In fact, it’s really a shame that these Glibertarians have left the liberal side of the equation both in authoritarian terms, or socio/economic terms. They agree with liberals on a great many things, but prefer to vote for authoritarians because they want to be part of the lax environmental regulation/low taxes on the rich/unregulated militia crowd.

  60. The “Gish-galloper” doesn’t seem to understand that I don’t read a FUCKING thing he has to say. He’s best to leave me alone! I’m NOT addressing him in ANY manner. I’m not ENGAGING with him either. I’m telling him to leave me alone! If he doesn’t like what I have to say… too bad! Go on about his business. Cuz he’s NOT getting a thing out of me. I’ve got A LOT better things to do than deal with a FUCKTARD who just wants to FIGHT. I actually hope he DOES continue to ATTEMPT to get me into a fight. That way I can report him for harassment, and they WILL ban his ass.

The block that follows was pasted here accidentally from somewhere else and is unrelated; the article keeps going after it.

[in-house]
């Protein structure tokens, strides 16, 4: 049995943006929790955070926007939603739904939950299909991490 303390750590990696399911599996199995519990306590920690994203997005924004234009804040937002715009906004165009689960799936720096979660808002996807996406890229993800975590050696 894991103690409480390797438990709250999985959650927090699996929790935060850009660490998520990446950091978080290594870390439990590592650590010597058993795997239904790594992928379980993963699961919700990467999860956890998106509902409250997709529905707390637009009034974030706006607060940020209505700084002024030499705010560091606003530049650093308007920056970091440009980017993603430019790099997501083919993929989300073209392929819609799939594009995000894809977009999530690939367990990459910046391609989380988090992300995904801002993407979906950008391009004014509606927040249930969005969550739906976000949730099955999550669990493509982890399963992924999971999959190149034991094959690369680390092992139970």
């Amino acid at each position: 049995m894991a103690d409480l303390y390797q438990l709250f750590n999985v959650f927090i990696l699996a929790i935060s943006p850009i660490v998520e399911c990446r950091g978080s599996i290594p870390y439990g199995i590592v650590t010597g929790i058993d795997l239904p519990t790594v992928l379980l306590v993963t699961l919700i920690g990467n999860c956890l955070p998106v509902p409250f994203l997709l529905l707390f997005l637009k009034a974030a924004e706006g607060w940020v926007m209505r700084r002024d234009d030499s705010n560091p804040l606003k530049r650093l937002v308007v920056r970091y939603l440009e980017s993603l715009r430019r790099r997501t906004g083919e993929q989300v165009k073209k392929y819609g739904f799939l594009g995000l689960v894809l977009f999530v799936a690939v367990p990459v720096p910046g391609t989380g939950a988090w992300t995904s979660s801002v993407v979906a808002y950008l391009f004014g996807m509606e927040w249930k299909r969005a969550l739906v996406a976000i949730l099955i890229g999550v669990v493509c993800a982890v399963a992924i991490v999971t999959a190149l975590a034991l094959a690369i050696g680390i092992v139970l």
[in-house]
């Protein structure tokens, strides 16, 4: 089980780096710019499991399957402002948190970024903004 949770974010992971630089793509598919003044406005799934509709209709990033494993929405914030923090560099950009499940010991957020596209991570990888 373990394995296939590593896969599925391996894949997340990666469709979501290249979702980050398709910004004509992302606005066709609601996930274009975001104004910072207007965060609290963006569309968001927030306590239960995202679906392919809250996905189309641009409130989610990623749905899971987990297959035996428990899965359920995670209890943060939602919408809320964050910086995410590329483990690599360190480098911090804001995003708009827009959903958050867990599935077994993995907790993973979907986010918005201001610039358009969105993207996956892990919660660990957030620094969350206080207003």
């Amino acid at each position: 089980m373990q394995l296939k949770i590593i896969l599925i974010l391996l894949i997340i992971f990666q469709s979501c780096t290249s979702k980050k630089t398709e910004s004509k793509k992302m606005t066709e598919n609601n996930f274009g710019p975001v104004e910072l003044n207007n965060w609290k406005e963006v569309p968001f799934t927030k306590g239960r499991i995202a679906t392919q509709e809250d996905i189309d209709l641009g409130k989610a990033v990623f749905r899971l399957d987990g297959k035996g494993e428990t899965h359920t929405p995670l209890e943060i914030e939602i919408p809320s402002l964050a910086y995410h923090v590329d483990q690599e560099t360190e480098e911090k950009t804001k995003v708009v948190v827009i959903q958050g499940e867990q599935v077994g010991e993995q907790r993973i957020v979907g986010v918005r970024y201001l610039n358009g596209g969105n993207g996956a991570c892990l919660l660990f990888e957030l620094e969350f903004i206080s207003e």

61. Like I said, the reason I refuse to go to the meetings my left-of-center Libertarian friends keep inviting me to is that I cannot abide how scattered (and vague) the planks of their platform are. There are too many deal-breaking issues for which they seemingly try to cover all sides, like abortion, alternative energy, gun laws, social security, and economic policy.